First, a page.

During her seven terms, Chisholm was an outspoken advocate for civil rights and a strong opponent of the Vietnam War. She coauthored a progressive childcare bill and pushed it through Congress, though it was ultimately vetoed. She was an ardent supporter of women's rights and a cofounder of the National Women's Political Caucus and the National Congress of Black Women.

In 1972, Chisholm sought the Democratic Party's nomination for president. Her fierce independence was underscored by the tagline "Unbought and Unbossed." Although her bid was unsuccessful, her pathbreaking candidacy raised the profile of issues faced by Black people and women.

Poster for presidential candidate
Shirley Chisholm
Poster for presidential candidate
Courtesy of Collection of the Smithsonian
National Museum of African American History
and Culture; gifted with pride from Ellen Brooks
Smithsonian American Women's History Museum

Shirley Chisholm poster
Nina Otero-Warren poster

Nina Otero-Warren

Born 1881 Los Lunas, New Mexico-Died 1965 Santa Fe, New Mexico

First Latina to Run for the United States Congress, 1922

"Ratification of suffrage has been accomplished by the efforts of women all over the country. We have a great reason to rejoice in the outcome of our efforts."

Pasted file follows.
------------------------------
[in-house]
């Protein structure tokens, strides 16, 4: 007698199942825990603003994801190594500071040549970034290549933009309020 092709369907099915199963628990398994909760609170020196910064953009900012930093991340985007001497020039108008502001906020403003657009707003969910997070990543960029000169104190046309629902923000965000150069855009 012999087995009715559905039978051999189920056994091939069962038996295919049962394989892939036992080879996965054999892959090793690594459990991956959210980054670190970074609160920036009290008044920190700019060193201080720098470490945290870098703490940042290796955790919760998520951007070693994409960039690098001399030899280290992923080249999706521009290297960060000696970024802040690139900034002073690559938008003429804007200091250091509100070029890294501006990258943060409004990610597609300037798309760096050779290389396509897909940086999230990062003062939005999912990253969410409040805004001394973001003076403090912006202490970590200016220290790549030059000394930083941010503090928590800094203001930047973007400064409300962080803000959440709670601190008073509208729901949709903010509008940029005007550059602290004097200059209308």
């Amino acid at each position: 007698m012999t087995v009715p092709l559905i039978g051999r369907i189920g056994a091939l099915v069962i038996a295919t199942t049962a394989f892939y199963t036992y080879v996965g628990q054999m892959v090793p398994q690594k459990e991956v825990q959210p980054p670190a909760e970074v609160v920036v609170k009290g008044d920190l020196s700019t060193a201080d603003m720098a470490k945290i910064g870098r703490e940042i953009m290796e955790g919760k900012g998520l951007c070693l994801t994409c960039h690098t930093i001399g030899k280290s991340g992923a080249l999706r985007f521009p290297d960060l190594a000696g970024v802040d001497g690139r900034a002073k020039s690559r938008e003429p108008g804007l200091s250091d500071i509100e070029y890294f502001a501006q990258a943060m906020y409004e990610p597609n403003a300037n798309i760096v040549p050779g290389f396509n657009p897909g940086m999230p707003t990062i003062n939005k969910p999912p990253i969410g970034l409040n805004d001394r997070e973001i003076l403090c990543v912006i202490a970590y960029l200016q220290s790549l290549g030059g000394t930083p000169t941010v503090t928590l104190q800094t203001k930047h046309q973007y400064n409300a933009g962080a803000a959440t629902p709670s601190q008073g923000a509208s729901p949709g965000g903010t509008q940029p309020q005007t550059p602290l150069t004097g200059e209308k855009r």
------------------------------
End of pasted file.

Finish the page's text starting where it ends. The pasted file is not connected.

María Adelina Isabel Emilia "Nina" Otero-Warren came from an influential family descended from early Spanish settlers in New Mexico. She was a leading force in New Mexico's fight for women's suffrage. As the superintendent of public schools in Santa Fe County (1918-1929), Otero-Warren was the first woman government official in New Mexico, and concurrently served as inspector of Indian schools beginning in 1923. Otero-Warren worked to improve conditions in rural and Native American schools and advocated for the preservation of traditional languages, history, traditions, and art in the educational system. She campaigned against sending Native American children to boarding schools.

In 1922, Otero-Warren ran for U.S. Congress and became the Republican nominee for New Mexico to the U.S. House of Representatives. She lost the election to the Democratic candidate by less than nine percent.

Otero-Warren also served as the chair of New Mexico's Board of Health, an executive member of the American Red Cross, and director of an adult literacy program in New Mexico for the Works Progress Administration. After her death in 1965, New Mexico became the first state to have a bilingual multicultural education law, a direct result of Otero-Warren's efforts to encourage that Spanish and English be taught in Santa Fe schools. In 2022, the U.S. Mint issued a quarter featuring Otero-Warren.

Nina Otero-Warren quarter reverse
Courtesy of U.S. Mint
Smithsonian American Women's History Museum